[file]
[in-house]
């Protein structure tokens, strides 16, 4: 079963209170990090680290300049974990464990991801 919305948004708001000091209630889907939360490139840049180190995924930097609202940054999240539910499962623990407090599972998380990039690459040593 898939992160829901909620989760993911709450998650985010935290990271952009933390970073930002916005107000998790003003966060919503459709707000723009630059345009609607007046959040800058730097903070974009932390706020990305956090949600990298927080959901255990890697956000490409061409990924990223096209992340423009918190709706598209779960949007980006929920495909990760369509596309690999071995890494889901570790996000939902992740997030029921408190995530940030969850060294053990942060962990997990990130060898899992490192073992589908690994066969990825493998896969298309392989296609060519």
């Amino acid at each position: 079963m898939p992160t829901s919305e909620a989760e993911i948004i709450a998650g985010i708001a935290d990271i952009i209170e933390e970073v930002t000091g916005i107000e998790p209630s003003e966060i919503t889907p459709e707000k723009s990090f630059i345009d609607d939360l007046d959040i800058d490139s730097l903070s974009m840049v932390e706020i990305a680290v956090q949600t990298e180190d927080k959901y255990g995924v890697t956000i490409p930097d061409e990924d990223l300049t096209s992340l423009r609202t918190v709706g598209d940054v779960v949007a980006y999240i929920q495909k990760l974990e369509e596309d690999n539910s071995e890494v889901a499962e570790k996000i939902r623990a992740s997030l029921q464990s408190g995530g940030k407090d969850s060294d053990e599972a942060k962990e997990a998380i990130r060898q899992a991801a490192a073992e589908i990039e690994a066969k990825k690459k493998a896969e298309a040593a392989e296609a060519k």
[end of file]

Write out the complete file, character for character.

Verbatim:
[in-house]
């Protein structure tokens, strides 16, 4: 079963209170990090680290300049974990464990991801 919305948004708001000091209630889907939360490139840049180190995924930097609202940054999240539910499962623990407090599972998380990039690459040593 898939992160829901909620989760993911709450998650985010935290990271952009933390970073930002916005107000998790003003966060919503459709707000723009630059345009609607007046959040800058730097903070974009932390706020990305956090949600990298927080959901255990890697956000490409061409990924990223096209992340423009918190709706598209779960949007980006929920495909990760369509596309690999071995890494889901570790996000939902992740997030029921408190995530940030969850060294053990942060962990997990990130060898899992490192073992589908690994066969990825493998896969298309392989296609060519």
């Amino acid at each position: 079963m898939p992160t829901s919305e909620a989760e993911i948004i709450a998650g985010i708001a935290d990271i952009i209170e933390e970073v930002t000091g916005i107000e998790p209630s003003e966060i919503t889907p459709e707000k723009s990090f630059i345009d609607d939360l007046d959040i800058d490139s730097l903070s974009m840049v932390e706020i990305a680290v956090q949600t990298e180190d927080k959901y255990g995924v890697t956000i490409p930097d061409e990924d990223l300049t096209s992340l423009r609202t918190v709706g598209d940054v779960v949007a980006y999240i929920q495909k990760l974990e369509e596309d690999n539910s071995e890494v889901a499962e570790k996000i939902r623990a992740s997030l029921q464990s408190g995530g940030k407090d969850s060294d053990e599972a942060k962990e997990a998380i990130r060898q899992a991801a490192a073992e589908i990039e690994a066969k990825k690459k493998a896969e298309a040593a392989e296609a060519k």